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Africans in China sharing 'Chinese Dream'


10:58, March 23, 2013

GUANGZHOU, March 23 (Xinhua) -- Felly Mwamba from the Republic of Congo traveled to countries like the United Arab Emirates, Vietnam and Thailand to seek his fortune, before he arrived in Guangzhou, where he has lived for 10 years.

Mwamba sensed he was near to a "gold mine" as soon as he arrived in the capital of south China's Guangdong Province in 2003. He was immediately attracted to the city's abundant resources of manufactured goods and free market environment.

Working as an agent for a multinational freight trading company, Mwamba has an office in Tianxiu Tower in downtown Guangzhou.

"I find that people from all over the world focus their eyes on China. The market is so big," he said.

The Tianxiu building surrounded by bustling shops is the center of "Africa Town," popularly known by locals as "Chocolate City" or "Little Africa." It is the largest African community in Asia. Authorities estimate there are some 100,000 inhabitants here.

Like many Africans in the country, Mwamba is living his "Chinese Dream."

The 34-year-old said his work is to monitor commodity prices and help his boss in Dubai to decide on import orders of Chinese goods.

Since moving to Guangzhou, Mwamba has gained experience in selling electrical gadgets, accessories, furniture and motorbikes, and now has knowledge of international freight shipping.

"I always tell my friends from Africa that we are lucky to settle here. We need to learn how to do things and how to plan for our future," he said.

No longer a wanderer, Mwamba said his dream is to be able to raise enough money to buy an apartment and marry his Chinese girlfriend.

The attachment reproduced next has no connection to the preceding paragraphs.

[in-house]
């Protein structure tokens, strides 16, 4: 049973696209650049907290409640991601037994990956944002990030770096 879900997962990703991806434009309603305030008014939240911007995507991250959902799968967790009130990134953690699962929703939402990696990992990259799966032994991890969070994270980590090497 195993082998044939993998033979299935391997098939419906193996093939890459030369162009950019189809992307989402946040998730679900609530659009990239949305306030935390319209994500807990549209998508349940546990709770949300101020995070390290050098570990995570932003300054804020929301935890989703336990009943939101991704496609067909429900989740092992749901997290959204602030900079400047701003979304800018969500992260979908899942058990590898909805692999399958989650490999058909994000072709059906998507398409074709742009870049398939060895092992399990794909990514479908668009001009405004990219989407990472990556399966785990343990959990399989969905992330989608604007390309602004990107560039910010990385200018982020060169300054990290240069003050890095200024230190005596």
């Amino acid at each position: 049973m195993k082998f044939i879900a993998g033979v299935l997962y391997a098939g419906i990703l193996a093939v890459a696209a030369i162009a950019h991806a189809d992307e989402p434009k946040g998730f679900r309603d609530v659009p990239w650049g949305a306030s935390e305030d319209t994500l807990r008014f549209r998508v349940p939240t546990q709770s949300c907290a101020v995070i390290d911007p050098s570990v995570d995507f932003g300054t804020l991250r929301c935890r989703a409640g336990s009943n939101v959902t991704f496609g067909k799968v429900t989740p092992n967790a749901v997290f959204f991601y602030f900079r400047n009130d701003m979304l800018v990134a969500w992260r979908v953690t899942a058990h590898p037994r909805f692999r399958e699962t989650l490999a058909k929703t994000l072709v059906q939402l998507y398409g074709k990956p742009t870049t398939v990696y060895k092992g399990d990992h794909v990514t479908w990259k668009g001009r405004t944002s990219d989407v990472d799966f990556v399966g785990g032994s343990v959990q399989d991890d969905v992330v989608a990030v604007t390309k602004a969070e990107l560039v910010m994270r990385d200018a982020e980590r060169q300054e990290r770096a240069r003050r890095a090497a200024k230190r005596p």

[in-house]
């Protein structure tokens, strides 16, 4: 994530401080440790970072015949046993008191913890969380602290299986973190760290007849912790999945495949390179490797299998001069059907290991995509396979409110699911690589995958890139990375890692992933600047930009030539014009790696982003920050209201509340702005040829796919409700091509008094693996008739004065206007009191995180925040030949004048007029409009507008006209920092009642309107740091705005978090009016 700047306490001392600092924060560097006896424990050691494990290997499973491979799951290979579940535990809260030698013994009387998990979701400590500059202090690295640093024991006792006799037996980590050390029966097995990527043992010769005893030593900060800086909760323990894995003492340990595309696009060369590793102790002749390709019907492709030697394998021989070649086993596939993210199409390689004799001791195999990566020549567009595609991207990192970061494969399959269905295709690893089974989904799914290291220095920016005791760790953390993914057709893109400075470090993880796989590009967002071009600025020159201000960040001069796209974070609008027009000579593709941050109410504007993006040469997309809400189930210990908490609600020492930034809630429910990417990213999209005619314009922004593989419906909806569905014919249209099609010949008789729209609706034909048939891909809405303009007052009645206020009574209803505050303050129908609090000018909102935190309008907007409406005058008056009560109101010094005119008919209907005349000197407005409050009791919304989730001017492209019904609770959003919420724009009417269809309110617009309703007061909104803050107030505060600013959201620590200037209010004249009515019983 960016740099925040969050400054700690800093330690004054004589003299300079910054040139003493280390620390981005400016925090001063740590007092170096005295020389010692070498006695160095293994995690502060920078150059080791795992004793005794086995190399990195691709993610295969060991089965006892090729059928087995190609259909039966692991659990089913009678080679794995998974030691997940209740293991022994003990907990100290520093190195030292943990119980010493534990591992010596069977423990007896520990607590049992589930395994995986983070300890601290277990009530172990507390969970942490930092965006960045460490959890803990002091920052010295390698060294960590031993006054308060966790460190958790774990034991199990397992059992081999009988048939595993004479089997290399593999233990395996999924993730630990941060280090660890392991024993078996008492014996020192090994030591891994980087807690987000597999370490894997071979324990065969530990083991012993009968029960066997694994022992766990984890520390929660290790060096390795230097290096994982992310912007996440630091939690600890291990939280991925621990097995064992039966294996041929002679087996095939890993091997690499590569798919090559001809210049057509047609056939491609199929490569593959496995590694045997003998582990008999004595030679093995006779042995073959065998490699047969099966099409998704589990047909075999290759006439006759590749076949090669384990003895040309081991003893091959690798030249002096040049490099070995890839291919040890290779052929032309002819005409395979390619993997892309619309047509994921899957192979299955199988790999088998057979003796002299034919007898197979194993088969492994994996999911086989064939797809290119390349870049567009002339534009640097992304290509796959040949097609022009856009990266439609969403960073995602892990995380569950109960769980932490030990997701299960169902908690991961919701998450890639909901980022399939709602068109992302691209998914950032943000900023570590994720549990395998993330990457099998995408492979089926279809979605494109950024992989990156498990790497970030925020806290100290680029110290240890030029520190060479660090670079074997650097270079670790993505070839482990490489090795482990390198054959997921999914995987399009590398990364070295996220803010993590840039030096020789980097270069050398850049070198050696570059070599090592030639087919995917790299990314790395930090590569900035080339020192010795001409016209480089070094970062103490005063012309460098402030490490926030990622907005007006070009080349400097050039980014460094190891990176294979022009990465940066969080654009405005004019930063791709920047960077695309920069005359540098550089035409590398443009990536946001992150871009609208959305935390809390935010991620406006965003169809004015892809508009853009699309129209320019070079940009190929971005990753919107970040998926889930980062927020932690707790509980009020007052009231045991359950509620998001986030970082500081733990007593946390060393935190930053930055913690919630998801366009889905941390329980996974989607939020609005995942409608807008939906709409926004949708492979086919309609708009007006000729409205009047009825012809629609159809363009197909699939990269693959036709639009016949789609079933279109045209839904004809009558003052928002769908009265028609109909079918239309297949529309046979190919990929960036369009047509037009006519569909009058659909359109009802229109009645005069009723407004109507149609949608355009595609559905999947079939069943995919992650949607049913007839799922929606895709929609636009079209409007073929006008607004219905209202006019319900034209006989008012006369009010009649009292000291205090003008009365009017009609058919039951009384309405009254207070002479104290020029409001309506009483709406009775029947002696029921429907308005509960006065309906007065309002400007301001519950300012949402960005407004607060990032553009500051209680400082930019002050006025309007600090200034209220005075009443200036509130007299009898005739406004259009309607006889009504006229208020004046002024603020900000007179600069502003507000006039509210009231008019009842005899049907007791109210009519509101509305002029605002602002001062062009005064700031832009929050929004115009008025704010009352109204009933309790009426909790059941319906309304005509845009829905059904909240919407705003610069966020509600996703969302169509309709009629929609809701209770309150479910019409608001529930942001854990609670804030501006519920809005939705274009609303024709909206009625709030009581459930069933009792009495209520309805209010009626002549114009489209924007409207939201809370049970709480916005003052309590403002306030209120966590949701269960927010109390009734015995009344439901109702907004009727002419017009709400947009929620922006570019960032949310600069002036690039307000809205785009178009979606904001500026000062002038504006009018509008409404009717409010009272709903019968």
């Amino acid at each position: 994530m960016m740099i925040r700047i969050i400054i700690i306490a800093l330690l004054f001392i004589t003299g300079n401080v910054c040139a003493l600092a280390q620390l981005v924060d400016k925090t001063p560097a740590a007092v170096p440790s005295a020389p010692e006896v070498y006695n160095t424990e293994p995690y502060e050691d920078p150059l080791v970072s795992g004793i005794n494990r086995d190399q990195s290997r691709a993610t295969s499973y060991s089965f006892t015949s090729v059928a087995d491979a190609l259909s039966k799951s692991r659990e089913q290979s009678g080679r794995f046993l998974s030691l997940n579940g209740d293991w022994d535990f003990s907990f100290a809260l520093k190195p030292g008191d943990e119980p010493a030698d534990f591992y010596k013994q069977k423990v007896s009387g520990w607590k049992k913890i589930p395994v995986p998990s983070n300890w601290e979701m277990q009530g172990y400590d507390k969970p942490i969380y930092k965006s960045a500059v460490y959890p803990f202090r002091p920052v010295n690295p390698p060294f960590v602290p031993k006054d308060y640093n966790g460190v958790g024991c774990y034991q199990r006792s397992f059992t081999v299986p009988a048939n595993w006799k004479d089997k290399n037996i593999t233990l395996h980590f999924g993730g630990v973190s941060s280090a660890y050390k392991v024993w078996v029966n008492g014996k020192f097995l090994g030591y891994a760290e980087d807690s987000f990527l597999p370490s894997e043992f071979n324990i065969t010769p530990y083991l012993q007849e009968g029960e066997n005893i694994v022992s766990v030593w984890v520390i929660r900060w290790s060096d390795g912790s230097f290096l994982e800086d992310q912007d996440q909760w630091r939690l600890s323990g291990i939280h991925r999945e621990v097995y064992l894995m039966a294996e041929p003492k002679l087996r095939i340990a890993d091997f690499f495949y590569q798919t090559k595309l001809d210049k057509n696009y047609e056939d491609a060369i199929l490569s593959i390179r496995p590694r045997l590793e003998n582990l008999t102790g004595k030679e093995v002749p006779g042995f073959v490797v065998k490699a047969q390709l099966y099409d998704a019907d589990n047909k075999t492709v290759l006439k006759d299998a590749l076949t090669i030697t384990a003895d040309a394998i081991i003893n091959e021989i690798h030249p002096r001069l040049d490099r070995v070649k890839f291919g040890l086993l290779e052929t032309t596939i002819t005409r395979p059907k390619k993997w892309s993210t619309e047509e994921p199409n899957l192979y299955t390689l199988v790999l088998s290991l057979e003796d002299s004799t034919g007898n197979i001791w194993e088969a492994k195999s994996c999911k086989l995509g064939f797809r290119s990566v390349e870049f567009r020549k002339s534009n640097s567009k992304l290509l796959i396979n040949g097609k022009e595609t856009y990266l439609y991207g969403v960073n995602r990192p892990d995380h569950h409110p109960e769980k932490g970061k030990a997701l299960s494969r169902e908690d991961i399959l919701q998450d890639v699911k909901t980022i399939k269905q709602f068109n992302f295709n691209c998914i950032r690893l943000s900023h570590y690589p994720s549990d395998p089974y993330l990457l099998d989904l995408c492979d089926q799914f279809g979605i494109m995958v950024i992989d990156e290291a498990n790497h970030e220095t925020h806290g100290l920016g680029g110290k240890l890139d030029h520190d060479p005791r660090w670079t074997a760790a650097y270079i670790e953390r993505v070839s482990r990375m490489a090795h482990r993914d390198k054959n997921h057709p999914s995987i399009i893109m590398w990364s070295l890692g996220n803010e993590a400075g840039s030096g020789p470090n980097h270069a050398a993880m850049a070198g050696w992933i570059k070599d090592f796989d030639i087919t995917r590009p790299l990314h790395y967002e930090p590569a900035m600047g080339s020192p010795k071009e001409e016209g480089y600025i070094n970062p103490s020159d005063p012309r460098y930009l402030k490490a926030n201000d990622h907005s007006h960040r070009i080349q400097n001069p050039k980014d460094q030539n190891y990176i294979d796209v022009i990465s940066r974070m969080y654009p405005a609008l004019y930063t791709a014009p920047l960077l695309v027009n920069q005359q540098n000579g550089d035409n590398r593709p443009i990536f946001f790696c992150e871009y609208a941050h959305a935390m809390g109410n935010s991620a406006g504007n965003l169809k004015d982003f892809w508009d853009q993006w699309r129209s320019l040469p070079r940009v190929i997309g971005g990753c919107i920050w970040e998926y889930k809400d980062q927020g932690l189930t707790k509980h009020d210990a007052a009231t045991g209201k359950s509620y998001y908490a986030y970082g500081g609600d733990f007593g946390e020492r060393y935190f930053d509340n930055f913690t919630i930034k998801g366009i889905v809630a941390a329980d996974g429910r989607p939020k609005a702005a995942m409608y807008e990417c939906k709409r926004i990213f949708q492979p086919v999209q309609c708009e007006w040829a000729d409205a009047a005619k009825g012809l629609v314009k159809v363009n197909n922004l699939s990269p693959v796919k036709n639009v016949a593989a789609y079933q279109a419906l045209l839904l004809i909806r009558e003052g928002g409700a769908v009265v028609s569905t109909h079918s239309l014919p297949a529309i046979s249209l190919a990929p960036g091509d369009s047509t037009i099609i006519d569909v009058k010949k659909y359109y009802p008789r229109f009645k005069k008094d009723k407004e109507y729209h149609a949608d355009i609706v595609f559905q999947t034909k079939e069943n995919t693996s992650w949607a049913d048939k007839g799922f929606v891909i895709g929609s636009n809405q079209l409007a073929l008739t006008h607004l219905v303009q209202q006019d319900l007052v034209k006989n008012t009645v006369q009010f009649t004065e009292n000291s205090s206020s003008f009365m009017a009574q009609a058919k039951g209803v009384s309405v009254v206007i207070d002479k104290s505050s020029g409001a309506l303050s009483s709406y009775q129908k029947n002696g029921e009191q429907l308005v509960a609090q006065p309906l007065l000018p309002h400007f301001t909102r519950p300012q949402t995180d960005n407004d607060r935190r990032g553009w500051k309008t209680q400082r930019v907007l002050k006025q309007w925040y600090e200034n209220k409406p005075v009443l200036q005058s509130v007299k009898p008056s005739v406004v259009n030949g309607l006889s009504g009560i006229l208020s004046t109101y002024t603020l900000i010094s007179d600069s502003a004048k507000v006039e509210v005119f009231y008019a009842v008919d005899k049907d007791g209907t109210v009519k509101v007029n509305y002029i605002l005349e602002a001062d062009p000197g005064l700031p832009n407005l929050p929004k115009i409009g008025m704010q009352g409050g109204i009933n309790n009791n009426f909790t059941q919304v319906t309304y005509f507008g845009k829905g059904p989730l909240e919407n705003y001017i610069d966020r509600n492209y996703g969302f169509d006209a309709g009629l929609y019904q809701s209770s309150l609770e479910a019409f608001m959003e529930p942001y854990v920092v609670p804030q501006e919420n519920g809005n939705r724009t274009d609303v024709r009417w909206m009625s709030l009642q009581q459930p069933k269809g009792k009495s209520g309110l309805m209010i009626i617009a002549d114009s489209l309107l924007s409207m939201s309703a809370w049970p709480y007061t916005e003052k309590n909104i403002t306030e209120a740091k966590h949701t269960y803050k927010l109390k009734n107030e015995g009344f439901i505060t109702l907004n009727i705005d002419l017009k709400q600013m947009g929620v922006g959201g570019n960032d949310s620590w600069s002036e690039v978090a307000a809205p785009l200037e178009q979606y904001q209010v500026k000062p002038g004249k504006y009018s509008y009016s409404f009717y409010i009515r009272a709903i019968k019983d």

With the Chinese economy expanding fast over the past decades, African immigrants, previously unseen in China, have streamed into prosperous cities of Guangzhou, Beijing, Shanghai and even to second-tier cities like Yiwu, known as one of the world's wholesale centers of small commodities and accessories.

Guangzhou, one of the pioneering cities of the country's economic reform and opening up, has been a primary destination for Africans.


Chukwuonye Pat Chike spends most of his time working in a recording studio in Guangzhou.

When the Nigerian arrived in the city in 2006, he earned a living by running a shop selling wigs and ornaments.

However, the music lover has never ceased pursuing his dream.

"I've created nearly 100 songs, and about 40 of them were written in China," said Chike, who is overwhelmed when talking about his first album "It's Real" featuring rap and blues, which hit markets in both China and Nigeria in 2011.

He has introduced the sounds of Chinese musical instruments, such as reed, to his music.

"Chinese audiences are getting more familiar with black superstars like Ivorian footballer Didier Drogba and Nigerian Yakubu Aiyegbeni. Let me make an impact and be the first African to break into the Chinese entertainment market," Chike said optimistically.

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